Overall Labour won more councillors on May 22nd than the Tories, Lib Dems, Greens and UKIP put together. It gained well over double the number UKIP did. The Lib Dems and Tories did badly, yet the media claimed it was Labour that had performed poorly. Labour all but wiped out the opposition in London, Manchester, Liverpool, Sheffield and elsewhere, with its best results in the capital for decades. Labour gains in Crawley, Cambridge, Hastings, Ipswich and other towns have been played down.

It is claimed UKIP have connected with the voters where others have not, when in fact they have very little in the way of a ground operation, relying instead on big donations to buy billboard posters and full-page newspaper advertisements.

Meanwhile on the doorstep it is harder than ever for any party  to connect with voters. Fewer read local papers than ever before. Leaflets get lost between estate agent and takeaway flyers, fewer people attend community meetings or are contactable by phone, the costs of direct mail are becoming prohibitive, and when voters are in and do answer the door, many are unhappy at being disturbed. All these factors can be overcome, but it takes time, hard work and money.

UKIPs policies would deny many voters workplace rights to maternity leave, sick pay and holidays built up over generations, and have them paying more tax for the privilege. However, beyond the EU and immigration most voters have no idea what UKIPs policies are. They are portrayed as being more honest than other parties, yet patently and demonstrably untrue claims about migration and the number of laws made by the EU go unchallenged.

Having given UKIP unprecedented exposure the media seem surprised at their “success”, and delight in saying what bad news it is for Labour, when half the UKIP vote comes from the Tories and just one in seven from Labour. A strong UKIP performance is far more likely to deny the Tories a majority than Labour. Unless they can focus more than 30% support in any one seat, as the Greens did in 2010, they will remain unrepresented in the Commons.

The polls have narrowed and UKIP have, for now, won some support from Labour. Yet Lord Ashcroft’s poll shows that where it matters – in the key marginals – Labour is well ahead and set to have a majority. Despite everything, Labour is still ahead. The results in the elections to the European Parliament, on a 35% turnout, are unlikely to be a predictor for next May’s General Election.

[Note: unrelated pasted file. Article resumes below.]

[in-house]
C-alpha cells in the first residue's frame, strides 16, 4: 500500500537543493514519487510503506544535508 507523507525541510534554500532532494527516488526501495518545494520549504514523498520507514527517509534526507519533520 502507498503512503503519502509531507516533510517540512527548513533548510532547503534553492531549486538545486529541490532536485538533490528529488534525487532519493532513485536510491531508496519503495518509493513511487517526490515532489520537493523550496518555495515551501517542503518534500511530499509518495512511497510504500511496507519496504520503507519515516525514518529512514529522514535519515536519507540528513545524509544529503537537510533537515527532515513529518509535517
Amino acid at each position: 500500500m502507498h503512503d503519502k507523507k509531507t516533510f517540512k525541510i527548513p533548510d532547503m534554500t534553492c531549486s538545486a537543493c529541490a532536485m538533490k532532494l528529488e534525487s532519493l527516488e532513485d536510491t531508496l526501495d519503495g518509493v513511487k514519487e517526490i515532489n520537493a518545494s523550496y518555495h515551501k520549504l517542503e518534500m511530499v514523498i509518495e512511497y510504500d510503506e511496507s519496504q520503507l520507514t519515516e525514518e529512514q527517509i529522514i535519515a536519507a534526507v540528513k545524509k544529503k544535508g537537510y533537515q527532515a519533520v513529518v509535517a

No one in Labour can take any vote for granted, and we should work to gain the support and trust of every resident based on good leadership, excellent community contact, and sound and realistic policies.

However we are up against a hostile media either defending some vested interests, or looking for something new, some drama and competition ahead of next May. Now we are also up against a populist party winning support on arguments that are false, policies that are uncosted, promises that are undeliverable. A level playing field this is not. Was it ever?


Can Labour win in Brighton and Hove? Part Two: Labour’s priorities for 2015

seafrontIn a year’s time the residents of Brighton and Hove will elect 54 councillors to run the city until 2019, in a time of unprecedented challenges for our local council.

The task of a Labour council under my leadership, if Labour wins the most seats on May 7th 2015, will be to restore confidence in local government in the city, to ensure the council gets the basics right, and to begin delivering the solutions on jobs, homes, schools and cost of living challenges that Brighton and Hove needs.

Getting the basics right is vital if we are to win back the trust in our local council that the Greens have squandered. We will listen to residents and work with them and their communities, our communities, not impose the solutions we think best as the Greens have done. Satisfaction with the Green council stands at under 50%. Labour in Hackney has taken resident satisfaction levels with the Council from 23% in 2001 to 74% last year. Labour in Brighton and Hove want to do the same.